Chuck Brazeale is “Still Runnin'”: Team crosses finish line at St. Louis marathon

Chuck Brazeale, 80, crossed the finish line on his 10th (at the minimum) G0! St. Louis Marathon Relay this past Sunday morning, April 10, 2016. 

marathon is a long distance race of 26.2 miles and the team, Still Runnin’, divided the mileage between the four of them. The team was composed of four runners and community members of Paris or formerly of Paris: Chuck Brazeale, John Turner, Sidney Wheelan, and Susie Kennison. They crossed the finish line in just under five hours (4:58:41) with a 11:24 min/mi pace. Not too shabby for this 50+ team!

“It’s about living life to the fullest and doing what you love,” said Wheelan. “It’s a lot of fun to be able to get together with friends for a weekend and support each other in our shared hobby.”

Impressed with Brazeale’s agility and endurance, The Pariscope decided to hone in on him for this week’s article. How does he continue to accomplish these races? How could we all be in great shape when we are his age?

Brazeale is a retired U.S. Army Lieutenant Colonel and pilot. After his service, he obtained degrees in agriculture and business administration, then was hired on as a teller at The Paris National Bank in 1979. He continued on to eventually become CEO at the bank and retired from that position in 2011, but continues to cattle farm. He has been married to Ina Rae for 52 years and has two children, six grandchildren and one great grandson.

“I have been running basically all of my life,” said Brazeale. He ran while in the military, but not competitively until the late 1970’s. Since then, he says he has competed in many 5K, four mile, and 10K races over the years. 

When asked about his daily routine he responded that he runs or walks every day, a day rarely ever missed.

go st louis runners
Sidney Wheelan, Susie Kennison, Chuck Brazeale, and Jon Turner ran together as “Still Runnin'” during the 2016 Go! St. Louis Marathon Relay.*

“I strive diligently to get in at least 300 – 315 minutes of running or brisk walking each week,” said Brazeale. “I’m an early morning person with Sunday mornings being my hour to an hour and a half workout session.  If the weather is bad, I run inside–meaning ‘inside’ our large barn here on the farm.”

Brazeale believes it’s important to maintain an active lifestyle. So far he has been blessed with excellent health, but knows that running attributes to “overall improved health and physical fitness.”

The U.S. Department of Health and Human Services recommends that adults ages 18 to 64 engage in regular aerobic physical activity for 2.5 hours at moderate intensity—or 1.25 hours at vigorous intensity—each week.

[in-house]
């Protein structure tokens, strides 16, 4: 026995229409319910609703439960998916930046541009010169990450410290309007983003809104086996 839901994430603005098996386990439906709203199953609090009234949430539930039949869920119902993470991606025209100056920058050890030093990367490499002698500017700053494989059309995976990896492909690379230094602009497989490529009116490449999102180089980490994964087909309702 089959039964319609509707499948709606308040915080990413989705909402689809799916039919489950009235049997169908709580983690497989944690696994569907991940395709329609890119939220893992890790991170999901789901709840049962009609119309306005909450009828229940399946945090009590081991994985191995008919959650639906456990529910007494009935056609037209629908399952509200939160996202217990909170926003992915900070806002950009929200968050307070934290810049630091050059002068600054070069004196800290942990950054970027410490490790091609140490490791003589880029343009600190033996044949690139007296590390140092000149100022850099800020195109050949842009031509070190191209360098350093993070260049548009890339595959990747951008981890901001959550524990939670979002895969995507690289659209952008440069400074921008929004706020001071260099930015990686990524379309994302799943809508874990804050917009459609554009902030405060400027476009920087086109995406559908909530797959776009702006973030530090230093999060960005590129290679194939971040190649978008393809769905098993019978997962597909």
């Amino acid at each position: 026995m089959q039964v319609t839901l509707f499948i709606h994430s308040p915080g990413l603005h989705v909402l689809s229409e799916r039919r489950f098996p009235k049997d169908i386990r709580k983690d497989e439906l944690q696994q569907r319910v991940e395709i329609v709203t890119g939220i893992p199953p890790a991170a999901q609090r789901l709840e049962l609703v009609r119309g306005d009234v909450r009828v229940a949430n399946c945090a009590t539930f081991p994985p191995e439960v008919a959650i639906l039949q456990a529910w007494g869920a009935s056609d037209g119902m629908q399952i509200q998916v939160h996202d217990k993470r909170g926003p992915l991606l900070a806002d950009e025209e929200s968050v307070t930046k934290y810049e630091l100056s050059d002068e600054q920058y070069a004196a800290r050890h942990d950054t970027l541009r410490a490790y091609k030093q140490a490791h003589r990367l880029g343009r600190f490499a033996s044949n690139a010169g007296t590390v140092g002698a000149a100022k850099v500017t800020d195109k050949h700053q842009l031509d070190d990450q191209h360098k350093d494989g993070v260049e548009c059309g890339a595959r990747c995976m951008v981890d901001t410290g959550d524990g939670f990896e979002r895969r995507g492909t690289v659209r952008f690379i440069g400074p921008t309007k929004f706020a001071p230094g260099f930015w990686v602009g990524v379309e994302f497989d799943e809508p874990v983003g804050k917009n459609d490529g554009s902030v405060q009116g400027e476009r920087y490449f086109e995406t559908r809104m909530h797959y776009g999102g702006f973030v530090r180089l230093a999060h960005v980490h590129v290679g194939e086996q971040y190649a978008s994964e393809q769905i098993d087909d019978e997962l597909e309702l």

For adults above the age of 65, the U.S. Department of Health and Human Services recommends that older adults should avoid inactivity and that some activity is better than none. Their website also states:

For substantial health benefits, older adults should do at least 150 minutes (2 hours and 30 minutes) a week of moderate-intensity, or 75 minutes (1 hour and 15 minutes) a week of vigorous-intensity aerobic physical activity, or an equivalent combination of moderate- and vigorous-intensity aerobic activity. Aerobic activity should be performed in episodes of at least 10 minutes, and preferably, it should be spread throughout the week. Older adults should also do muscle-strengthening activities that are moderate or high intensity and involve all major muscle groups on 2 or more days a week, as these activities provide additional health benefits.

Below are examples of aerobic and muscle-strengthening exercises from the U.S. Department of Health and Human Services website:

Aerobic: 

  • Walking
  • Dancing
  • Swimming
  • Water Aerobics
  • Jogging
  • Aerobic exercise classes
  • Bicycle Riding (stationary or on a path)
  • Some activities of gardening, such as raking and pushing a lawn mower
  • Tennis
  • Golf (without a cart)

Muscle-Strengthening

  • Exercises using exercise bands, weight machines, hand-held weights
  • Calisthenic exercises (body weight provides resistance to movement)
  • Digging, lifting, and carrying as part of gardening
  • Carrying groceries
  • Some yoga exercises
  • Some Tai chi exercises

His advice is to, “Just do it!  Start, stay active and get involved.”  Brazeale says you don’t even need a gym or a personal trainer (he never used either), but thinks that they are beneficial to those who need help staying on-track and motivated.

“I’d say do whatever it takes for improved health and overall fitness and well-being,” said Brazeale. “Start now.”

*Photos contributed by Sidney Wheelan.

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